An experience can be difficult, end badly and still be worth it. So it is with the last chapter of Consty’s story.
Constellatione has been with us for 17 years. Toward the end of last year, he started having difficulty walking. His feet would go every which way when he took a step. In early March, he went down and was unable to get himself back up.
After desperate day of him being outside in high winds, we were able to help him walk into the barn with the assistance of our vet and a young intern.
At first, the diagnosis was that Consty had a parasite that attacks the spine. Later, it was determined that a cancerous tumor was pressing on his spine. Either way, he couldn’t stand.
A routine developed of us lifting him with a cattle sling and an electric winch twice a day to keep blood flow to his legs. It also seemed to refresh his spirit. He would use his regained height to look out the doorway at what his herdmates were doing or check out the bird activity.
We had to look in on him regularly to see if he had fallen on his side — a position that’s not healthy for llamas for an extended period of time — and lift him back upright. Installing a surveillance camera in the barn allowed us to check remotely using our smart phones. Those checks included trips out to the barn in the middle of the night and making the 50-minute round trip home from work at lunchtime.
It was on one of those lunchtime runs that I came home, put a hand under his neck and under his body to lift and saw fixed and dilated pupils looking back at me. Consty had passed.
It was three months after he first went down. We knew all along that he wasn’t going to recover.
Still, it was a shock.
That morning’s lift had gone extraordinarily well. We left him looking bright-eyed and sitting up taller than he had in many days. He was munching his "greens" -- grass and clover snipped from the field and delivered to him.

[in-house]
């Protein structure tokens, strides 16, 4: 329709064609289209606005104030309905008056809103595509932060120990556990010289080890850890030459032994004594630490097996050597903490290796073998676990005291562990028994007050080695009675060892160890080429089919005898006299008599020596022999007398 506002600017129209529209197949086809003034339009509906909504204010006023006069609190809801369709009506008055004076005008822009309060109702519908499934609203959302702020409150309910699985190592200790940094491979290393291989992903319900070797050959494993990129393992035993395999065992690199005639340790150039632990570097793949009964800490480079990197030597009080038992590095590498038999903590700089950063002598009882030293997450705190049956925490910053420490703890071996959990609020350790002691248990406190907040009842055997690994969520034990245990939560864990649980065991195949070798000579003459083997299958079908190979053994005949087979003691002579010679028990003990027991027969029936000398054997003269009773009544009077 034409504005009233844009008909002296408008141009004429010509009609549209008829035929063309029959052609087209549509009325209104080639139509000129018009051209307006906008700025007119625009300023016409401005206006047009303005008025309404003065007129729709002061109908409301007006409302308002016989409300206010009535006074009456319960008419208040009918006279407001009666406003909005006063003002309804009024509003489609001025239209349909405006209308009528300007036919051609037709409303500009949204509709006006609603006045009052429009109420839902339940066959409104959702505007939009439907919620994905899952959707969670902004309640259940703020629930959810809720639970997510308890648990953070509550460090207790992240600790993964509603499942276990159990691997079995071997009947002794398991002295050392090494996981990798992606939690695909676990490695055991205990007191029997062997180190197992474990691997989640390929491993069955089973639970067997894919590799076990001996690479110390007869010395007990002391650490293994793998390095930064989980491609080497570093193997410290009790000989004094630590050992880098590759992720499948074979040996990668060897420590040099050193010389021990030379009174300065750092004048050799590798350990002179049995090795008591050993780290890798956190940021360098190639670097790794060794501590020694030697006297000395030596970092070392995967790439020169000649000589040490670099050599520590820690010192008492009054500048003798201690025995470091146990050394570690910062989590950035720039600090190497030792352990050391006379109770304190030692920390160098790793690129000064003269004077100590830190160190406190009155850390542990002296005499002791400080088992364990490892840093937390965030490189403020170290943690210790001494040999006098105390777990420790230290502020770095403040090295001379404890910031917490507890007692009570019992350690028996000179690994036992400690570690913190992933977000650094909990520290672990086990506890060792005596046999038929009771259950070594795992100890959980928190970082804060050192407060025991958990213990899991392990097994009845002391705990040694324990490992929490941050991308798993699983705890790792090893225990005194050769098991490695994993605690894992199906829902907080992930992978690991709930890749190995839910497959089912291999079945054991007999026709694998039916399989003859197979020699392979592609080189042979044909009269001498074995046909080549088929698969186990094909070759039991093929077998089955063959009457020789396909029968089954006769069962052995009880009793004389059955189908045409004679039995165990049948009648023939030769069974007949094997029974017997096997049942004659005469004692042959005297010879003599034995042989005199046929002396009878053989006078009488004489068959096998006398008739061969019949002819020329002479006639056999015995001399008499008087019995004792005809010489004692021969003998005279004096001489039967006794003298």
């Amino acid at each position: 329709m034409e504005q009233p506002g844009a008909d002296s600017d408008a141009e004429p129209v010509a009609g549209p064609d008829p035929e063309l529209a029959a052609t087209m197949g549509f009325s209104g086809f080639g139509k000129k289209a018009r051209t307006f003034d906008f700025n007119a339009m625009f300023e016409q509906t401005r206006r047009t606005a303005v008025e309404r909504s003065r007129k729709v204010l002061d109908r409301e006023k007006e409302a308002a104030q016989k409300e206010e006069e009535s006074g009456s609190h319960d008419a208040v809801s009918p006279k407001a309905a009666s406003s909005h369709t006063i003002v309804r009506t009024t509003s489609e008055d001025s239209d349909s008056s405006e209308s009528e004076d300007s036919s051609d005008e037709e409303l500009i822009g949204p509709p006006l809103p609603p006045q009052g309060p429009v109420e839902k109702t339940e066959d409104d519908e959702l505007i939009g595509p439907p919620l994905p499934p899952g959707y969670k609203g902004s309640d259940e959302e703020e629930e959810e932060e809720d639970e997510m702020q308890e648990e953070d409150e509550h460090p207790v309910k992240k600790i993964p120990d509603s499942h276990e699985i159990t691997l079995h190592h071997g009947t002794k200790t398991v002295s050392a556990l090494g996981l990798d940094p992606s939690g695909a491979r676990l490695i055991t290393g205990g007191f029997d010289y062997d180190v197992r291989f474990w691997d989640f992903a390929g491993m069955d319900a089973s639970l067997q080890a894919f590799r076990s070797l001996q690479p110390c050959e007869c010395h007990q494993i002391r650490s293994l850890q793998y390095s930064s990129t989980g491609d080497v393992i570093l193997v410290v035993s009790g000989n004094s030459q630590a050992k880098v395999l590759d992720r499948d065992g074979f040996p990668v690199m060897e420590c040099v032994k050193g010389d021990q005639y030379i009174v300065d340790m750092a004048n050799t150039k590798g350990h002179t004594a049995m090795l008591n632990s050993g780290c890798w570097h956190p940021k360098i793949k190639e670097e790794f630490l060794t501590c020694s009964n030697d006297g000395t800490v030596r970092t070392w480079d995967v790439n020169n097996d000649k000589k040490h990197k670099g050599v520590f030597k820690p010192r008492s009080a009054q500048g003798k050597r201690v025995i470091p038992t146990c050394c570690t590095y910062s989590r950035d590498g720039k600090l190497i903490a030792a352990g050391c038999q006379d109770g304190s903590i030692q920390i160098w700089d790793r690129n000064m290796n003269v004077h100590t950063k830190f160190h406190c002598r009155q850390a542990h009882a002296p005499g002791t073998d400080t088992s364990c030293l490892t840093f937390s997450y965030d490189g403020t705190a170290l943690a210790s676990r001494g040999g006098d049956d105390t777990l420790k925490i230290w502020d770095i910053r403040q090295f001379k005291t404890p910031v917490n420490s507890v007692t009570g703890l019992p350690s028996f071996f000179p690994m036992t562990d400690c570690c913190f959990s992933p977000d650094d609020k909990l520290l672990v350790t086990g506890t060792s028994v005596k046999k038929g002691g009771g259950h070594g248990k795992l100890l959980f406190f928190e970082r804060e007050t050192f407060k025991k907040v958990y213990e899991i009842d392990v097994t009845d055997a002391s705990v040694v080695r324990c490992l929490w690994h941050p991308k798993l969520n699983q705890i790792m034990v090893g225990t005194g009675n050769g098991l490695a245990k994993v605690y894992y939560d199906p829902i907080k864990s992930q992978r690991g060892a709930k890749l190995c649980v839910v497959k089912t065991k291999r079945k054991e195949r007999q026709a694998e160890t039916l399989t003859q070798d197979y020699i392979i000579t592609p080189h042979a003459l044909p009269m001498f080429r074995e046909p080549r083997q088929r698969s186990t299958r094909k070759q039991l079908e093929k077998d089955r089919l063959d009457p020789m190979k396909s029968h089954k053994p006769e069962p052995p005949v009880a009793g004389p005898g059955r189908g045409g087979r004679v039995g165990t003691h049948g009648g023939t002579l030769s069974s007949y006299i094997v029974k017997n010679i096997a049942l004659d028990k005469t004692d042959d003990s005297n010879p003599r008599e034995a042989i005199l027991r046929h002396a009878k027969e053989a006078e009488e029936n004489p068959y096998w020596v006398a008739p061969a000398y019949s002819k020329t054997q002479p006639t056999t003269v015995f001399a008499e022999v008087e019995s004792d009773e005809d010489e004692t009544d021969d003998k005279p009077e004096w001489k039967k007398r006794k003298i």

Those were our measures of hope. They turned out to be Consty’s last rally.
To keep it all in perspective, I think about standing in a pet supply store back in March, looking at absorbent pads to put under Consty. A llama would normally stand to relieve himself, which wasn’t an option for him. We wanted to minimize how much he would get on himself.
The pads came in quantities of 50 and 150. I reached for the smaller pack, figuring that at two a day, we’d never go beyond 50.
We used them up and went back for the larger pack more than once. We’re convinced our efforts extended his life and gave us more days that included our big man.
Consty was the largest — but the most gentle — of our llamas. Despite his friendly disposition with people, he would not hesitate to exercise his size advantage to keep order in the herd.
Anyone at a real farm operation — frankly, most people anywhere — would look at our situation and think we went overboard. That it was taking a lot of trouble to keep him living not a full life for a llama.
But that’s a conclusion people make without having looked into those eyes. His bright, clear eyes reflected an animal still full of life. We couldn’t look into them and say, “Your time is up.”
These are individual choices, and I wouldn’t judge others for taking a different path. The routine of lifts and position checks severely limited our lives for those three months, but they meant continuing Consty’s.
It wasn’t that big of a deal, and it brought us very close to another living being.
Consty’s story ends here, but the effects of our hours spent meeting his needs when he was helpless to do it himself will stay with us. So will the appreciation of the neighboring farmers who lent us the sling, the people who helped us to lift him, the vets who treated him and the many people who asked about him and expressed concern.
Consty had an effect on them as well. Those three months had purpose for him and for all of us.